Tag Archives: boat

Steam Cleaning a Hull

Whenever I go to Anacortes, I always swing by the shipyard to see what they are working on.  This was a quick visit but there was a large vessel up on the yard with a crew of people steam cleaning it.  I don’t know whether this was the precursor to some work or the end of some.  I did like the shaping of the screws on this vessel though.  They looked pretty sweet.

HMS Severn

The Royal Navy has a bunch of coastal patrol vessels that are named after rivers around the UK.  From what I have read, HMS Severn is one of the first batch of vessels and it is less capable than the later batch.  Although originally planned for retirement, it has been kept in service patrolling the UK coastal region.  It was heading out of Portsmouth when I saw it.  I think it was originally painted grey when it was commissioned but it currently has more of a camo scheme applied.  It made me think of the disruptive camouflage used during the First World War.  I actually shot a pano of it as it headed out taking advantage of the lack of an immediate background to avoid any issues with the movement between shots.

Arriving Container Ship

Nancy and I were walking along the shore in Stanley Park in Vancouver during our visit over the Thanksgiving weekend.  As we got closer to the lighthouse, I saw the prow of a ship start to come into view.  A quick switch to video and I recorded the arrival of a container ship to the harbor.  Large vessels like that coming through a narrow entrance to a harbor look cool to me.  Once the harbor opens out a bit, it is just another large ship in open water so the scale is lost.  In that phase when it comes into view, though, it looks as substantial as it really is.  Get close and you are left in no doubt about these ships.


Guemes Ferry Needs Some Paint

During the pandemic, I got to take photos of a lot of ferries.  One of the ferries I checked out was the Guemes Island ferry in Anacortes.  After I had finished my visit up in Anacortes, I had my lunch with me and was looking for a spot to eat it.  I figured I would go to the parking lot by the ferry and see if it was in use.  It certainly was and seemed to be operating more regularly than I expected.  I did get a few photos and videos of it coming and going.  The ferry looked a little scruffier than I recall from previous visits.  I wonder whether it is due to be dry docked soon for a repaint!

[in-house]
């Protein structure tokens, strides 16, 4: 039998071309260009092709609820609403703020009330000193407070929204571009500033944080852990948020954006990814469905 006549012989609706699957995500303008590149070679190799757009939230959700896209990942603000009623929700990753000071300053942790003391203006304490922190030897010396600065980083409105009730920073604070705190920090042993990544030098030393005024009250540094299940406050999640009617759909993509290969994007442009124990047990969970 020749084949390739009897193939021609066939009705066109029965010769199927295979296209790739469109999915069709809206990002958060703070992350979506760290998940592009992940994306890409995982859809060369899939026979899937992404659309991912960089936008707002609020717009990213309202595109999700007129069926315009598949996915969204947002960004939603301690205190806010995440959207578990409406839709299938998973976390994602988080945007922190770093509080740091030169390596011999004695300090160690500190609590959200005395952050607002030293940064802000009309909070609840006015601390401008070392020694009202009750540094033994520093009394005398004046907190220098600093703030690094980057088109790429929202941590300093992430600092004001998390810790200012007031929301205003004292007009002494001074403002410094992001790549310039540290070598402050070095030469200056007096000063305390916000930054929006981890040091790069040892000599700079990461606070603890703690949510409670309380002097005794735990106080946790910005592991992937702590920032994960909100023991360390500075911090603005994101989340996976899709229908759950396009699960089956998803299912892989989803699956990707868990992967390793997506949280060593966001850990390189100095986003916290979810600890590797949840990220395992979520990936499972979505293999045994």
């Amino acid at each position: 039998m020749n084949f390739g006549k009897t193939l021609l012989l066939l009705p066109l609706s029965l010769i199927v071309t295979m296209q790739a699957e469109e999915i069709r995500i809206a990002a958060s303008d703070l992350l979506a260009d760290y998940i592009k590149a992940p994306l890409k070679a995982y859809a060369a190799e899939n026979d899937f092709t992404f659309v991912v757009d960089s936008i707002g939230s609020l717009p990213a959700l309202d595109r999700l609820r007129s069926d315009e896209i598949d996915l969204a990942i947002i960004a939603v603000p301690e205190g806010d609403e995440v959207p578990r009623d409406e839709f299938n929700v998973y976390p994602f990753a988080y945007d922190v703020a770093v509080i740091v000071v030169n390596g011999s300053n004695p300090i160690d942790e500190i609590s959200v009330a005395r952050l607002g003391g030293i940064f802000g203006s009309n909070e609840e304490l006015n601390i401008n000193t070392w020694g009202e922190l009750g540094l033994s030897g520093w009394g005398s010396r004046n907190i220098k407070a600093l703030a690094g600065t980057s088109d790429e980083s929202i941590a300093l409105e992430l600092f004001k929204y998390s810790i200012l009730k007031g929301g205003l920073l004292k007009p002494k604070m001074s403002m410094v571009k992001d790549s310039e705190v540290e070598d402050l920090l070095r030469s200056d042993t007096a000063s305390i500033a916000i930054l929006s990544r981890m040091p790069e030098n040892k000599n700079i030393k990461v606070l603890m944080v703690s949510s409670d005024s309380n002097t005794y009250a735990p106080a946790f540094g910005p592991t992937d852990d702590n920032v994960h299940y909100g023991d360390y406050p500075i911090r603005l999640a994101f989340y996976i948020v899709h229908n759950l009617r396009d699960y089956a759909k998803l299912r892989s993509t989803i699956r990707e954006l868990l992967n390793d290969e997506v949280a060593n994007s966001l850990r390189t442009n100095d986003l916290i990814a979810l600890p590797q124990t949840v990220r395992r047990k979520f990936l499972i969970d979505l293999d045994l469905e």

Car Transporters Are So Elegant

Having grown up by the sea, I always like looking at passing ships.  However, there are some that are just a little bit harder to like.  Car transporters are that type of ship.  While on the Isle of Wight, I saw this one passing by.  I was going to take a shot of it because when don’t I take a photo but this is a prime example of just how lacking in grace this type of ship is.

The Most Unpopular Bridge

I spent a lot of my childhood in a town called Cowes on the Isle of Wight.  Cowes was on the coast by the outfall of the River Medina.  The other side of the river was East Cowes and the two were connected by a chain ferry known to everyone as the floating bridge.  I remember as a small boy when the previous floating bridge got replaced with a newer and larger version.  This same one was in service until relatively recently.  A new one was ordered and its introduction to service has not been smooth.

I see the content of some Isle of Wight Facebook groups and complaints about the new bridge are widespread.  Like most people, I don’t know the actual details of what is behind the problems, but the online experts know everything, and the accusations of corruption are widespread.  In my experience, the most likely problem is just a screw up.  People make mistakes a lot and looking for a deeper reason is usually fruitless.  I don’t even know if it is all working properly now, and everyone is rehashing old stories or whether it is still problematic.

We did take a trip on it though.  It was working and we needed to get from East Cowes to Cowes so we gave it a go.  Everything was fine.  However, it was busy and the car in front of us was the last one to get on.  That did give me some time to get some photos of it and I also took a little video too.  As an aside, while we were in Portsmouth, I saw the old bridge laid up awaiting its fate.